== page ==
While many medical products are safe, there are times when situations occur that present a high level of concern for medical professionals and government regulators. Such is the case with the United States Food and Drug Administration (FDA), which recently chose to issue a Class 1 recall regarding 50 NeuroBlate brain probes. Designed to be used with MRI-guided brain surgery, the purpose of the devices is to allow surgeons to burn away brain lesions and cancer cells associated with cancer or other serious conditions.
However, due to recent issues concerning patients on whom the device was used, including one death potentially linked to the device, the FDA chose to issue the Class 1 recall, which is the most serious recall the agency can issue, as it points to potentially serious problems or deaths linked to the device. But despite the concerns from the FDA, the agency is currently choosing to classify this as a voluntary recall, meaning there are no plans at this time to remove the products from the field.
Prior to the FDA NeuroBlate recall, the probe’s manufacturer, Monteris Medical, issued three product advisories to doctors regarding possible issues with the devices. However, as several additional problems arose after the advisories were sent out, the FDA issued the Class 1 recall as well as “Dear Health Care Provider” letters, which are intended to let health care professionals know the agency believes the manufacturer’s advisories did not sufficiently explain the potential risks associated with the product.
According to the FDA, since there are a number of concerns about the use of this product, surgeons are advised by the agency to consider using alternative treatment methods that are known to be safe and effective. Meanwhile, Monteris Medical is attempting to gather additional information about its product by conducting simulated-use testing, hoping this will identify any possible problems with the units and allow its engineers to make the necessary corrections.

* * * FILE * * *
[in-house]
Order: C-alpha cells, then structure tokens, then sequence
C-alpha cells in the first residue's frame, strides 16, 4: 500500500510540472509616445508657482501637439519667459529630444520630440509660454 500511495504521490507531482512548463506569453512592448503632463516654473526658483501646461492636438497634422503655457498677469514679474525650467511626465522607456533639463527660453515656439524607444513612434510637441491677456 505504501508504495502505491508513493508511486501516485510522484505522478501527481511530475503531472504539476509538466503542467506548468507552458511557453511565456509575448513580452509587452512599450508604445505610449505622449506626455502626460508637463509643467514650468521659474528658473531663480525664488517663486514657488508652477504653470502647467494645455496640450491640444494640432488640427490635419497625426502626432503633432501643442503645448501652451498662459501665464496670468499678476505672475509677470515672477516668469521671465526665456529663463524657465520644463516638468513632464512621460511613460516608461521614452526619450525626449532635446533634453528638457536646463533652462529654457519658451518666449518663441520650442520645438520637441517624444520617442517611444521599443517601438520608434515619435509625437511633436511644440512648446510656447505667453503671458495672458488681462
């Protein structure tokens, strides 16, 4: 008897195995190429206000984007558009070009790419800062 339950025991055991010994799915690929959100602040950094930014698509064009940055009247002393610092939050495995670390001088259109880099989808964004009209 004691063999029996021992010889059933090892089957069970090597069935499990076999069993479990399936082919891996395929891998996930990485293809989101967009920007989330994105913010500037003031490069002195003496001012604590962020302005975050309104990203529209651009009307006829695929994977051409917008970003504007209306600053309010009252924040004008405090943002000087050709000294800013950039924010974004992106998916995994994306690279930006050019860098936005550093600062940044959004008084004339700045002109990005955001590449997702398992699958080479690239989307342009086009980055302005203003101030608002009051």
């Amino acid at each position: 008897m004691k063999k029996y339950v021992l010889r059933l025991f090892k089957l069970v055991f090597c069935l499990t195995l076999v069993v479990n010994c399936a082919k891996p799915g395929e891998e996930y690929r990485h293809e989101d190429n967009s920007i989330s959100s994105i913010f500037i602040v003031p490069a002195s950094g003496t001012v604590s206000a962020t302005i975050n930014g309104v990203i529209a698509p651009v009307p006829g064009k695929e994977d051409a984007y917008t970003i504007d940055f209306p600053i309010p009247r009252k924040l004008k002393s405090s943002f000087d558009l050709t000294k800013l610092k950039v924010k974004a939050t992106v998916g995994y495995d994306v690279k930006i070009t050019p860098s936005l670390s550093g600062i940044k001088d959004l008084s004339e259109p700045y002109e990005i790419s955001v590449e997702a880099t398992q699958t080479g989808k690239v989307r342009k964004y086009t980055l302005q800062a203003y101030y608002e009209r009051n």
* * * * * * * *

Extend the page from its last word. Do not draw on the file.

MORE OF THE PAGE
Based on prior issues that have been linked to the product, the FDA has narrowed the problem to one that deals with overheating. According to data from the FDA, the probe can become overheated during the process of burning away brain lesions due to it being used in conjunction with the MRI unit. As a result of the potential overheating, unexpected tissue damage can occur within the patient’s brain, leading to severe complications or death.
Having been used in almost 1,800 various procedures, the NeuroBlate device has had 12 procedures in which problems with overheating led to issues with patients. For example, one patient had what was termed “limited thermal damage” to brain tissue located near the probe, while in a second case a patient died from a intracranial hemorrhage upon having the probe used on them. However, doctors were not able to independently confirm that the patient’s death was directly associated with the probe, stating there was insufficient medical evidence.
Even though there are concerns associated with the use of the probe, the FDA NeuroBlate recall has not stopped most doctors from using the probe to conduct various procedures dealing with the elimination of brain lesions. But for others who fear the possibility of medical malpractice lawsuits being levied against them for using the NeuroBlate, alternative medical treatments are being used instead. No matter which path doctors choose to pursue regarding the use of this probe, it’s clear the FDA as well as Monteris Medical are still in the early stages of gathering data that can be properly analyzed to reach a sound conclusion. In the meantime, common sense and good judgement on the part of doctors will need to prevail.
Learn more about Medical Device Recalls.